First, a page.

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Configuration changes are updated constantly in mobile application development as development companies try to keep up with demand. Mobile app testing, on the other hand, is already complicated by the number of paths needed to ensure a quality product. The process is burdened by testing requirements around screen size, platforms, connectivity and configuration.
With an already full plate, how does a mobile app testing team add in testing configuration changes in a release? Typically, configuration settings are not the highest priority changes, so testing them falls behind other feature testing commitments. You can try a couple of options to see what works for the mobile app testing team's schedule.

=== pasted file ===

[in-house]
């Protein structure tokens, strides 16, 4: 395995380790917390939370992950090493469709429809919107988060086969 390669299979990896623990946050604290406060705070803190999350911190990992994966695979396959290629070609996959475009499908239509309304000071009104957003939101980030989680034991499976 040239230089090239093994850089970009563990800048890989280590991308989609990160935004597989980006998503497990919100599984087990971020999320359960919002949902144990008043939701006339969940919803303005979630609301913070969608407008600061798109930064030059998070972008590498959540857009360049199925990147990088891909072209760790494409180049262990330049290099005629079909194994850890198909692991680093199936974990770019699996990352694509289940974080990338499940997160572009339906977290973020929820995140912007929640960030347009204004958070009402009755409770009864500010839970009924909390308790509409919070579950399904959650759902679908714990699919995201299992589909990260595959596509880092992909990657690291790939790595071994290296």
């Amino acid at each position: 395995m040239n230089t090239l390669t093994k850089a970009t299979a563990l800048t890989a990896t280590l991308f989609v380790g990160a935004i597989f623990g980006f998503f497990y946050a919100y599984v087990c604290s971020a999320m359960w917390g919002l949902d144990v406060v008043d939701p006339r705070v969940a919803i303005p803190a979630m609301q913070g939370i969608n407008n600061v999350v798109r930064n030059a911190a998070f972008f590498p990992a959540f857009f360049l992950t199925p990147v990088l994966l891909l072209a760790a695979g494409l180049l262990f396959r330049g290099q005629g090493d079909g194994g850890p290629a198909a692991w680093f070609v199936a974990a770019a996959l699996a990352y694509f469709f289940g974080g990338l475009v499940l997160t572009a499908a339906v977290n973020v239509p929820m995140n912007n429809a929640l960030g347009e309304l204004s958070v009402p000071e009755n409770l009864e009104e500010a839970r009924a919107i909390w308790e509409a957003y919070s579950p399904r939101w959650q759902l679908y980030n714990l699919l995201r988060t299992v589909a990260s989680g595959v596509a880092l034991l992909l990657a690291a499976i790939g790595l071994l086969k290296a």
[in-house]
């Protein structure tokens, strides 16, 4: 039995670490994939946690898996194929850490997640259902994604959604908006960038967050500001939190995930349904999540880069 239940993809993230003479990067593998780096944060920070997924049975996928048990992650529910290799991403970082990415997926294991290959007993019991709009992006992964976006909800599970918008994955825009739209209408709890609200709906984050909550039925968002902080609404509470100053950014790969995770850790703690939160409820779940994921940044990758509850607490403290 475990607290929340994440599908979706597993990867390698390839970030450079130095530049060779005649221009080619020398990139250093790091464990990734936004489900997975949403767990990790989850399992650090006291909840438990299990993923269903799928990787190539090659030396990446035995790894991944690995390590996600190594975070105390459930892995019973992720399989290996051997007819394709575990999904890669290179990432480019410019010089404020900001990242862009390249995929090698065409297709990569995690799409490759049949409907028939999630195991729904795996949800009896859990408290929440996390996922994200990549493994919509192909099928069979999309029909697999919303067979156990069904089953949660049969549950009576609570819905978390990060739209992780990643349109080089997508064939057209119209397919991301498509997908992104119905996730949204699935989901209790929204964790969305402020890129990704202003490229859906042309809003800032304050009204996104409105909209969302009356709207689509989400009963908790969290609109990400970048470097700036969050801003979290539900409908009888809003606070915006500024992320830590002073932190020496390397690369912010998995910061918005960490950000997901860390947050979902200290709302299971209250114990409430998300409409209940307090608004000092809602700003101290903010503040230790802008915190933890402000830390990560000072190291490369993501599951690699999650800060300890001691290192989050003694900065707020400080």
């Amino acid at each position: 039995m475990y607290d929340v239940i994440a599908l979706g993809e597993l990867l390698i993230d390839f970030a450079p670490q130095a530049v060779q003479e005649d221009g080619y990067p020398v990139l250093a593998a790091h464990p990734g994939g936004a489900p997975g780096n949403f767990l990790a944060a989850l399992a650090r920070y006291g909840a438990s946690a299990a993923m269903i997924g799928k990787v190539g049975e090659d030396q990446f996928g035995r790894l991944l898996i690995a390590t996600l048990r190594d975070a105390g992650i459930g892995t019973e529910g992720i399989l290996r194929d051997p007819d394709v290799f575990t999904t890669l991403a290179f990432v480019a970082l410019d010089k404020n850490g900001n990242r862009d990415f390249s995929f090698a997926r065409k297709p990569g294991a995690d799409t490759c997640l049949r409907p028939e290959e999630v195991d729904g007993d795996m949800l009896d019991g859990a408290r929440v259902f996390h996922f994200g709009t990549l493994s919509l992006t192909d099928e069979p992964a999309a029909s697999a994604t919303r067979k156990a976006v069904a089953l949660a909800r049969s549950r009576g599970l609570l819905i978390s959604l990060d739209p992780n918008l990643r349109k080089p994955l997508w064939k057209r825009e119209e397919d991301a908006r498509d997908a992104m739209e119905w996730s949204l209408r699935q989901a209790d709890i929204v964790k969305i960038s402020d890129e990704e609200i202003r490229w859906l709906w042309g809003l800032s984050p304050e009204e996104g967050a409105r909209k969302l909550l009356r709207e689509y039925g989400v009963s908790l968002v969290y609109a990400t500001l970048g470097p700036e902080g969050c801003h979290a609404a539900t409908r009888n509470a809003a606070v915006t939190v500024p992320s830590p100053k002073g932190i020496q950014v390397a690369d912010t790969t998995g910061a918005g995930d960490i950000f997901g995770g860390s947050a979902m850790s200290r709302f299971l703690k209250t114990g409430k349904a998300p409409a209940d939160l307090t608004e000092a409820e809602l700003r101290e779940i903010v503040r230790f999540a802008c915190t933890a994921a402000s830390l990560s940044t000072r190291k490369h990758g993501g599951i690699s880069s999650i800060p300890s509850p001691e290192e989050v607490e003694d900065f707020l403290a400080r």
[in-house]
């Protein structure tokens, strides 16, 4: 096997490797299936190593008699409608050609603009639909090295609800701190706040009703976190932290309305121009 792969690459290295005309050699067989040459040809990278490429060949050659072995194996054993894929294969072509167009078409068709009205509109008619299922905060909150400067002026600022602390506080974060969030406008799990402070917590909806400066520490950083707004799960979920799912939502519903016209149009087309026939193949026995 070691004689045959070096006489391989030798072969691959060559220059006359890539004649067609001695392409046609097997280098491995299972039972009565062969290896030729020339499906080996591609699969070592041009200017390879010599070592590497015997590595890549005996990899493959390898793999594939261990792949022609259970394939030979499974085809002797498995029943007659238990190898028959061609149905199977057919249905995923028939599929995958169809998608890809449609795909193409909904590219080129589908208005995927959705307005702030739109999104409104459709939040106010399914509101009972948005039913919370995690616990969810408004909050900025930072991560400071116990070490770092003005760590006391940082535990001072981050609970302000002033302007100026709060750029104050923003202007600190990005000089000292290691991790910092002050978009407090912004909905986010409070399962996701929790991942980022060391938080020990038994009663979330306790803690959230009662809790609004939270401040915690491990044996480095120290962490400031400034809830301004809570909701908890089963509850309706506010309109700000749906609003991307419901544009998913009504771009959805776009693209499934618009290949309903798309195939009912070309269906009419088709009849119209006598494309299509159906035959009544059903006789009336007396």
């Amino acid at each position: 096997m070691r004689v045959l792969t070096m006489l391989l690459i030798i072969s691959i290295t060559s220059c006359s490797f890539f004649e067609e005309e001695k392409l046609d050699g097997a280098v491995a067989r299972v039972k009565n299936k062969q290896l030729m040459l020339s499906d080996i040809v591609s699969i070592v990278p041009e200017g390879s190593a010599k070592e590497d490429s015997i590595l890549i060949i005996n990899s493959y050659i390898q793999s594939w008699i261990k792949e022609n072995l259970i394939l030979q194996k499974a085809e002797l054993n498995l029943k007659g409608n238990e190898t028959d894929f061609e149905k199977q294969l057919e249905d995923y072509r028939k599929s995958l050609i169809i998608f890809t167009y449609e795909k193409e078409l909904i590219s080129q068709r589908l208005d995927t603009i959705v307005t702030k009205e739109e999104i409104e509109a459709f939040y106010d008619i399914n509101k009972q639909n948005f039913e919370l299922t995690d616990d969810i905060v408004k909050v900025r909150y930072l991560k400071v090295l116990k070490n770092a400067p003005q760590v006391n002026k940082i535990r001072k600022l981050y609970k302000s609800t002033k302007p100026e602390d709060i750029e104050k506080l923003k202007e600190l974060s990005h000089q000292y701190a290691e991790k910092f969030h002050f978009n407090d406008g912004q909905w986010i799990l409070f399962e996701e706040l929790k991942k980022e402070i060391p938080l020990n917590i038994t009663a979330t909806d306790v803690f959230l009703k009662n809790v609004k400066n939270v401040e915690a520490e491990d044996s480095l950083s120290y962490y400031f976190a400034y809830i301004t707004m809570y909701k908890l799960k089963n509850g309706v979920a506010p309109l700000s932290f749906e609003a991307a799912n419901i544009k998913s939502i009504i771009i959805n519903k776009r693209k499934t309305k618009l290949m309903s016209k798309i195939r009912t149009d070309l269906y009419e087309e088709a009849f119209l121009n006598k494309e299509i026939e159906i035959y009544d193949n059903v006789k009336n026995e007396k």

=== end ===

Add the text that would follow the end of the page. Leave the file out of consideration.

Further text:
The first is random selection. For example, if there are 20 configuration changes pick the top 10 that are most important to clients, or that occur in the most-used features. Or list each by priority or importance and by the popularity of the associated feature and test your way down the list.
Testers also can divide the list between releases. Granted, not all features will be tested in the initial release, but a group can be tested each release until testing is completed. Create rotating test suites and mix them into your regression testing executions. Once each has been thoroughly tested, go back through and mix them at random or by feature and add them to the regression test along with their matching feature.
Another logical option is to test them with the feature they control. If the testing numbers are too high rotate the feature and create small subsets of test suites that cover a piece of each feature. Switch out testing suites each regression cycle. Each testing suite contains a portion of every feature so in this way, full testing occurs over a series of regression testing events but all features are covered to some extent.
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